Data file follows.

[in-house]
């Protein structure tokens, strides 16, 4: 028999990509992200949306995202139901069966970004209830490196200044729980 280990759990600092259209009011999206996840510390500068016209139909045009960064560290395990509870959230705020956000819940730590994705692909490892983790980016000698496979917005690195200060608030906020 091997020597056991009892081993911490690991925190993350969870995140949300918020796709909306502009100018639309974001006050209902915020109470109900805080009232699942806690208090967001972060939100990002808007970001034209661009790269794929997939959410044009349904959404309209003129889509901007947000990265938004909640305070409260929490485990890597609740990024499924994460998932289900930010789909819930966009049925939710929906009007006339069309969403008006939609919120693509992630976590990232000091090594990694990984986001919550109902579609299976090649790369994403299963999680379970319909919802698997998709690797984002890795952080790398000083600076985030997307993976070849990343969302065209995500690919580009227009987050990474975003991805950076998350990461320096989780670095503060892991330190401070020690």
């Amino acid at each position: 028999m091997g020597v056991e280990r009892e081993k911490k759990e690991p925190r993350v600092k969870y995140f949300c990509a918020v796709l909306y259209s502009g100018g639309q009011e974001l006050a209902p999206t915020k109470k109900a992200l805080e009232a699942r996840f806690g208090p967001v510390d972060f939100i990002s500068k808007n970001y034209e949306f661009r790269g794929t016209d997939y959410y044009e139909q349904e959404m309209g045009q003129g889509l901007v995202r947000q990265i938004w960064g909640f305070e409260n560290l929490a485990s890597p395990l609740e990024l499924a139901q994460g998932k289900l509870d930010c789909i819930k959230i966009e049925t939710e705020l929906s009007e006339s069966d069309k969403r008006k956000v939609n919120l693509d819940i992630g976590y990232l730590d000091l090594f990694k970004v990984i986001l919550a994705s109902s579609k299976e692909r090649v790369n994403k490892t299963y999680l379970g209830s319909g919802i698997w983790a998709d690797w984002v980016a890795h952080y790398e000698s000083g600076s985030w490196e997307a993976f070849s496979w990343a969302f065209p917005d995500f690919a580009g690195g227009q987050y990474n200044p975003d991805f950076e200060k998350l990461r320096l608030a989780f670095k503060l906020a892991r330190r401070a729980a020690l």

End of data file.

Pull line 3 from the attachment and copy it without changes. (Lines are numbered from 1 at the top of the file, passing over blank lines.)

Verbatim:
């Amino acid at each position: 028999m091997g020597v056991e280990r009892e081993k911490k759990e690991p925190r993350v600092k969870y995140f949300c990509a918020v796709l909306y259209s502009g100018g639309q009011e974001l006050a209902p999206t915020k109470k109900a992200l805080e009232a699942r996840f806690g208090p967001v510390d972060f939100i990002s500068k808007n970001y034209e949306f661009r790269g794929t016209d997939y959410y044009e139909q349904e959404m309209g045009q003129g889509l901007v995202r947000q990265i938004w960064g909640f305070e409260n560290l929490a485990s890597p395990l609740e990024l499924a139901q994460g998932k289900l509870d930010c789909i819930k959230i966009e049925t939710e705020l929906s009007e006339s069966d069309k969403r008006k956000v939609n919120l693509d819940i992630g976590y990232l730590d000091l090594f990694k970004v990984i986001l919550a994705s109902s579609k299976e692909r090649v790369n994403k490892t299963y999680l379970g209830s319909g919802i698997w983790a998709d690797w984002v980016a890795h952080y790398e000698s000083g600076s985030w490196e997307a993976f070849s496979w990343a969302f065209p917005d995500f690919a580009g690195g227009q987050y990474n200044p975003d991805f950076e200060k998350l990461r320096l608030a989780f670095k503060l906020a892991r330190r401070a729980a020690l």